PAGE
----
- Loose talk can cost lives
- American WWII poster
- Year: 1942
- Artist: Stevan Dohanos
The story of this poster
The allied boat convoys during WW2 was extremly important to keep up the defence capability of England and Soviet. Of course this made the convoys prime targets of the german "Wolfpack" submarine groups.
To keep routes and time schedules a secret was vital for the convoys, as this poster from 1942 clearly shows!
The convoys often contained the classic ship type called the Liberty Ships.
During World War II, the British needed cargo ships. German U-boats (submarines) were notorious for sinking vessels, so the plan was to replace those cargo haulers as quickly and cheaply as possible. The British turned to the United States for help.
By that time, the U.S. had already rededicated some of its resources to shipbuilding. The American Merchant Marine Act of 1936 called for auxiliary ships. These vessels would, in case of war, supplement the military's fleet. By 1940, shipbuilders were producing 200 per year. That's also the year the British approached the U.S. about replacement ships.
The liberty ship was based on an old, British design. However, the United States, commissioned to build 60 of these vessels, modified the plans. The new design called for oil, not coal, in the steam-powered ships. U.S. workers also welded ship parts together instead of using rivets, which shortened production time.
The United States created more than 2,700 liberty ships at more than a dozen shipyards. The first ship of this design, the SS Patrick Henry, launched in September 1941. Like the others, the Patrick Henry was 441 feet long and capable of traveling as quickly as 11 knots. At a cost of fewer than two million dollars per ship, and with enough shipyards to produce one liberty ship per day at the peak of creation, these solutions worked well for a while.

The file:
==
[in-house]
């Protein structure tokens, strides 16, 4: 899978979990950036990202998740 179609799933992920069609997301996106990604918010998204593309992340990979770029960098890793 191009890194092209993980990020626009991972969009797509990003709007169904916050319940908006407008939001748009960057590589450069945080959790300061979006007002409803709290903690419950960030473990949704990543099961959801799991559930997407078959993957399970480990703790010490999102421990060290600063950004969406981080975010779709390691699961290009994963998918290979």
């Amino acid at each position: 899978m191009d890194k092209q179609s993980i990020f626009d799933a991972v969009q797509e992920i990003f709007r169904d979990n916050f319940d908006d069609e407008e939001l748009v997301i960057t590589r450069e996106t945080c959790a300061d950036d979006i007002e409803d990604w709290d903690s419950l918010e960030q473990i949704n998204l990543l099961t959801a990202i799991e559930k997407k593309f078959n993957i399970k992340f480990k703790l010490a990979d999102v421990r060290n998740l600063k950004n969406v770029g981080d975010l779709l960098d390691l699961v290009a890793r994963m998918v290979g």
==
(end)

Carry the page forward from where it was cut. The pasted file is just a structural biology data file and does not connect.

Some liberty ships were named after famous Americans, like Patrick Henry. Others were named after people who raised the two-million-dollar price tag in war bonds. People or groups who raised the funds were allowed to suggest liberty-ship names. Only one ship was named after a then-living person, but that was a fortunate mistake. Francis J. O'Gara, a merchant marine presumed dead after a submarine attack, was actually a prisoner of war. After returning to the States, he saw the liberty ship named after him.
Sometimes, a liberty ship cracked. People thought, for a while, that this was because workers welded the pieces together: a new concept in shipbuilding at the time. However, the type of metal that liberty ships used had a tendency to become brittle, which caused the cracks.
Liberty ships were mostly for hauling cargo: jeeps, ammunition, tanks, even aircraft. They were armed, of course, with both weapons like deck-mounted guns and members of the Naval Armed Guard. In fact, one liberty ship sank a German vessel in September 1942.
In 1943, the United States started replacing liberty ships with victory ships. The new ships, based on the previous design, were larger. They also moved faster and hauled more cargo. They were harder to sink and designed to last longer than five years, unlike liberty ships.
Today, only a few liberty ships still exist. In San Francisco and Baltimore, people can see them in museums. In other cases, parts of the ships were used for other purposes. For a brief period during World War II, though, these were the go-to ships for Allied forces and their much-needed cargo.
Always at World War Era
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